People both inside and outside of the Asian-American community have told me after watching Adultolescence— “That’s my sister”, “That’s my mother”, or “I know that father”. So, if people around the globe are able to watch the film, they might find it very relevant and a reflection of their own lives.
C: If there’s one idea or message you want people to take away from Adultolescence, what would it be?
… That after a certain age, you can’t blame your parents anymore.
C: What advice would you give an Asian American filmmaking (filmmaker) starting out?
Like the theme of almost all Disney animated features, “Be yourself”, I’d go one step further and say, “Know yourself.” I am transitioning to writing for television, and I was told that procedural shows are hot right now so that’s what I should work on. First, I would be horrible at writing something I’m not passionate about. And, second, by the time I write it, the trend could change. So, I think it’s important to work on projects that you can go the distance with because it can be a long journey.
It’s also important to be your own advocate because no one is magically going to come in and hand you unconditional support and all their time. If you’re waiting for a producer or publicist or distribution company to come in and hold your hand, it most likely won’t happen. So, it’s important to know that you have to lead your own way despite inevitable obstacles, and have the endurance to follow through. On the bright side, this can be very empowering.
C: Can you talk about the challenges you have been facing with distributing Adultolescence from the festivals to a wider distribution?
I knew I would have trouble understanding who my audience is with this film. I had some great feedback from both the Asian-American community and also outside of my community, but I’m not sure the Asian-American community would be interested in watching this film because on the surface it may seem like another identity-politics film with the usual ethnic cliches. It’s not an easy film to market.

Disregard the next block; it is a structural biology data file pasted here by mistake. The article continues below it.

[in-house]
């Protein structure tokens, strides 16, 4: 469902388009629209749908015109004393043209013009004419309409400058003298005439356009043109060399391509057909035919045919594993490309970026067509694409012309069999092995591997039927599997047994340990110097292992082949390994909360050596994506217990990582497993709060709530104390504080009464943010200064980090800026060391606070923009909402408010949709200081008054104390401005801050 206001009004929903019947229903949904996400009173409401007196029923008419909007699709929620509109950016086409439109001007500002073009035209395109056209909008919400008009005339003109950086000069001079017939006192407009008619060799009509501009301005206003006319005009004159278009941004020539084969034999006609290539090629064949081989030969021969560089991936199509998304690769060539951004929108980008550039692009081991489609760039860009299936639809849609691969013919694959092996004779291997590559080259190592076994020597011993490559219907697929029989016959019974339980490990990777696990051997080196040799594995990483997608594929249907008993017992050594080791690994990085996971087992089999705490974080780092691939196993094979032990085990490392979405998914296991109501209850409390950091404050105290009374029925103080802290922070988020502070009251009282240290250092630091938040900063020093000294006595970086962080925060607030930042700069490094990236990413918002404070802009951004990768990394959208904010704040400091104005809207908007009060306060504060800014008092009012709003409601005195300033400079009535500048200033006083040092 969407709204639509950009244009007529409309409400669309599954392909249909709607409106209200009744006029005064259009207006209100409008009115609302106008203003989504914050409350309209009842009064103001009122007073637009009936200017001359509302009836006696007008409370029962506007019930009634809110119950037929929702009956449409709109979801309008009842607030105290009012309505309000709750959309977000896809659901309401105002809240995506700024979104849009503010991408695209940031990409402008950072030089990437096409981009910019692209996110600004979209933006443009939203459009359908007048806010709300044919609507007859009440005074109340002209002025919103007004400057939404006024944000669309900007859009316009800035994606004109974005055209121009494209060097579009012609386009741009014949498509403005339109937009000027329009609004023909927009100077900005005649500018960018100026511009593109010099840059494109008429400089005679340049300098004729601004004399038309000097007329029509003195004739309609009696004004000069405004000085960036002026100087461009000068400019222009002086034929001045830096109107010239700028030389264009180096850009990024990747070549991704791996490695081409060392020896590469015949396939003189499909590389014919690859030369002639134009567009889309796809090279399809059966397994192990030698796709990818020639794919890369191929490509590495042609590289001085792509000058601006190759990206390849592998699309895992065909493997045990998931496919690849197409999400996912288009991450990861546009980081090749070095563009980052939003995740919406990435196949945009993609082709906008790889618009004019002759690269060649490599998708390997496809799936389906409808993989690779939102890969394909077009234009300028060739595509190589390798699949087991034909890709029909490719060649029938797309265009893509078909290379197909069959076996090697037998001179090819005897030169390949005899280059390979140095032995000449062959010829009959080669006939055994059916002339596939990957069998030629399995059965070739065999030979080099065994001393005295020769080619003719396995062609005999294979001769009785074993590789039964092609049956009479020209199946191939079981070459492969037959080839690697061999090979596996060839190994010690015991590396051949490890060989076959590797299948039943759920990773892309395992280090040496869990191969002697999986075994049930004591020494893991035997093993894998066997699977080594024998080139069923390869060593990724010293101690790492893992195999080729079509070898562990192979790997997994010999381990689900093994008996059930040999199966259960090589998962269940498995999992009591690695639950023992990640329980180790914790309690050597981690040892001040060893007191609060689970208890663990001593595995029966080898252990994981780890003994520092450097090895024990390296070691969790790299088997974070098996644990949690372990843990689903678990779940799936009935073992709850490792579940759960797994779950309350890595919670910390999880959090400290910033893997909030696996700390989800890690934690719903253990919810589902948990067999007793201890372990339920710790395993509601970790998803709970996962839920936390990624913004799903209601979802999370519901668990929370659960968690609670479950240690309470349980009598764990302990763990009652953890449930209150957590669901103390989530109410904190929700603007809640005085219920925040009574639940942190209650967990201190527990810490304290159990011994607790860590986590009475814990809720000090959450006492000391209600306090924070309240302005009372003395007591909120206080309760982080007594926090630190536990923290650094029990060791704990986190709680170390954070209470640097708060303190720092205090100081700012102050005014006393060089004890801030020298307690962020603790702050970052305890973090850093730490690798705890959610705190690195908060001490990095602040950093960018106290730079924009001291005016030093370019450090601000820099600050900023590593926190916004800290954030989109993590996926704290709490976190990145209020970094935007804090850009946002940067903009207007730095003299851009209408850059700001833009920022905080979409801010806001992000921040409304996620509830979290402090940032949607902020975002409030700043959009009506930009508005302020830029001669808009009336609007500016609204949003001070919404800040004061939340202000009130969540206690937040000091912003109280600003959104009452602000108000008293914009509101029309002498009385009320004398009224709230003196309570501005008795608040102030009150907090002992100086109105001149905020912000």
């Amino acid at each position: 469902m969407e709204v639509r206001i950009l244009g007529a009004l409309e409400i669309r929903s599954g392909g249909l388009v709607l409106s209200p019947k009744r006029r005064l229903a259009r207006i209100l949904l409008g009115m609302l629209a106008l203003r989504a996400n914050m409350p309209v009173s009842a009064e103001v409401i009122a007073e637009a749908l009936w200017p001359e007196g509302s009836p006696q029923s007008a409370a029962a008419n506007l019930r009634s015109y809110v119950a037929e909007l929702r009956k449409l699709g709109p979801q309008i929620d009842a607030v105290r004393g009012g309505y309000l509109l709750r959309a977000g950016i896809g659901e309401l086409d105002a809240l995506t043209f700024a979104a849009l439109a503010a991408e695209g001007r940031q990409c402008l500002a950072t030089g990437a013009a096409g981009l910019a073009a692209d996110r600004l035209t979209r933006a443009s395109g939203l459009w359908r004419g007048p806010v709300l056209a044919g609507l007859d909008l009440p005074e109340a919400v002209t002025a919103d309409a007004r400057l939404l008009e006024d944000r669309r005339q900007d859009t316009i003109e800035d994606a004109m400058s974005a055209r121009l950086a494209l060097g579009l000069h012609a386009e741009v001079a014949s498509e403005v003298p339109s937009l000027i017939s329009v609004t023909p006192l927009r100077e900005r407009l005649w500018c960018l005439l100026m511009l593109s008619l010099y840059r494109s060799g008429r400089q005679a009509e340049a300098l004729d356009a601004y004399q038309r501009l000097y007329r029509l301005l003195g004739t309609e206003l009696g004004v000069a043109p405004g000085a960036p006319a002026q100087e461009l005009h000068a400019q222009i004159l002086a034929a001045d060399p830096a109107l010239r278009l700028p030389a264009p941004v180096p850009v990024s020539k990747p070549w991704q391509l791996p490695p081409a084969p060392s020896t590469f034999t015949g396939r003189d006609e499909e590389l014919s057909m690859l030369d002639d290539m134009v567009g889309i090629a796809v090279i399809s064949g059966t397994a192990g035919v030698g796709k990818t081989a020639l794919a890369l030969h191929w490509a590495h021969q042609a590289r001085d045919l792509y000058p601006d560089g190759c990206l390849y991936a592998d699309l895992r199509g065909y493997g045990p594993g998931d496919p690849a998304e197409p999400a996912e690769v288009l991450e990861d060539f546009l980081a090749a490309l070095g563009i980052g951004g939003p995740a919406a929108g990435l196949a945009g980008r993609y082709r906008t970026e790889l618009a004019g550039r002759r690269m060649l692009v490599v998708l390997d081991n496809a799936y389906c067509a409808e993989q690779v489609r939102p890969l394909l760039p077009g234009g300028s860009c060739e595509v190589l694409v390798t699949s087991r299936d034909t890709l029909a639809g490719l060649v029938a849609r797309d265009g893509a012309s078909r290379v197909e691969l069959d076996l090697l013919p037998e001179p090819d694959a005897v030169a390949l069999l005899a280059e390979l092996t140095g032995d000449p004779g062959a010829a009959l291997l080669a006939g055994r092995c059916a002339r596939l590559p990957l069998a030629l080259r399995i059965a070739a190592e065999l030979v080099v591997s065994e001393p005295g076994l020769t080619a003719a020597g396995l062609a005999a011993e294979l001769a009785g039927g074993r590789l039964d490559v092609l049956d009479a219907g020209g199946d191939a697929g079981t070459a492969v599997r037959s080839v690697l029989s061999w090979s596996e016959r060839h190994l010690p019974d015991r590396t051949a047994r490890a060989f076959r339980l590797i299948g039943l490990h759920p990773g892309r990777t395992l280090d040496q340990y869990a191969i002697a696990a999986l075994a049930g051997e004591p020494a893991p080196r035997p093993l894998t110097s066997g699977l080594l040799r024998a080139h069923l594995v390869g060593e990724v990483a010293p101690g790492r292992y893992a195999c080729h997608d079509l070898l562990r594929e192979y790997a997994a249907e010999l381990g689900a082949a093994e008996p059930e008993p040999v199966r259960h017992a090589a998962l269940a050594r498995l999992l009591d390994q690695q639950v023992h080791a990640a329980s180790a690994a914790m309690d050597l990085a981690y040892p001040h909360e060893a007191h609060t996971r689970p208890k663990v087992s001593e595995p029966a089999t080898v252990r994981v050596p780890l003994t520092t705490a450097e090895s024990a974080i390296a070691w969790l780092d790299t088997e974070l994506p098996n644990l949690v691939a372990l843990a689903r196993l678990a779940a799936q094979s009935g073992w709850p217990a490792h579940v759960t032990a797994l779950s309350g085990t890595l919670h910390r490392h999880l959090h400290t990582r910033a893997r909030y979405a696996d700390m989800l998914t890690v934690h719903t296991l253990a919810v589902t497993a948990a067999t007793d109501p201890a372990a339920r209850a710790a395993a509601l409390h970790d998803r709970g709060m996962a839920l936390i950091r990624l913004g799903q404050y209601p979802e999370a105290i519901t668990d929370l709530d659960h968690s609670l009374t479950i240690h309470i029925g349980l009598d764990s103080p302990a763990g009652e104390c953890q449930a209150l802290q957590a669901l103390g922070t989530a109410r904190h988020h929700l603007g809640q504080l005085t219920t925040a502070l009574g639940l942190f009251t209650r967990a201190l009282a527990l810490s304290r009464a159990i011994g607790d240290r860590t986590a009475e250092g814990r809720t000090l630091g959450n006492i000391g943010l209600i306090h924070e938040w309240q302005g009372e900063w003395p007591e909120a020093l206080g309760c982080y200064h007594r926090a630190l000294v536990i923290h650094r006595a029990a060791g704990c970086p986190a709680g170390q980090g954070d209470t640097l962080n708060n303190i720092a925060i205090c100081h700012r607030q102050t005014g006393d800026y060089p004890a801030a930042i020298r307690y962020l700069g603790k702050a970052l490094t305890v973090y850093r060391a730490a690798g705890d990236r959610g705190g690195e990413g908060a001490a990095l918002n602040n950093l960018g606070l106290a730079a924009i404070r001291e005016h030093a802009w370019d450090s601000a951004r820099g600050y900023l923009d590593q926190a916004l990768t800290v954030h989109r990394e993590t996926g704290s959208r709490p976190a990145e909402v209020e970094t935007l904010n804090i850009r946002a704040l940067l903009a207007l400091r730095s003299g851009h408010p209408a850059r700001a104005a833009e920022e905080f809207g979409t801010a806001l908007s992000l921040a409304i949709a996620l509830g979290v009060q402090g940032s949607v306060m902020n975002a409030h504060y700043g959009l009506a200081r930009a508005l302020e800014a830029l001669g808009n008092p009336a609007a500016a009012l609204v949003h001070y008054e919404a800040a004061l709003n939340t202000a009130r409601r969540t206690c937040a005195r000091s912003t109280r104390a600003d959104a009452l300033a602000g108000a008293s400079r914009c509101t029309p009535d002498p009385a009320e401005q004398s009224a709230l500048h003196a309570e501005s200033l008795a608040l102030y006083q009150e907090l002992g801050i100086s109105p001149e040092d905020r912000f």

In this sense, I never really sought out to sell the film to a distribution company, knowing they would not be super excited about this film. I got some really great advice from some classmates of mine from USC film school, who had a successful distribution plan. A distribution company was interested in their film, but they ended up self-distributing because the “secret” is distribution companies hire aggregators, which are also available to filmmakers directly. You can actually have control over how your film gets marketed and distributed. So, this is what I’ve decided to do. I think when you go to film school and are a creative person, you think you can’t or don’t want to be involved in the business side and that’s for other people to handle. I think in this new digital-distribution era that kind of thinking is changing.
C: What are you working on next?
I’m working on a comedy webseries about the crazy stuff single moms have to go through and an episodic series called, After Math, which is both a comedy and drama about a polarized, micro-society within one community.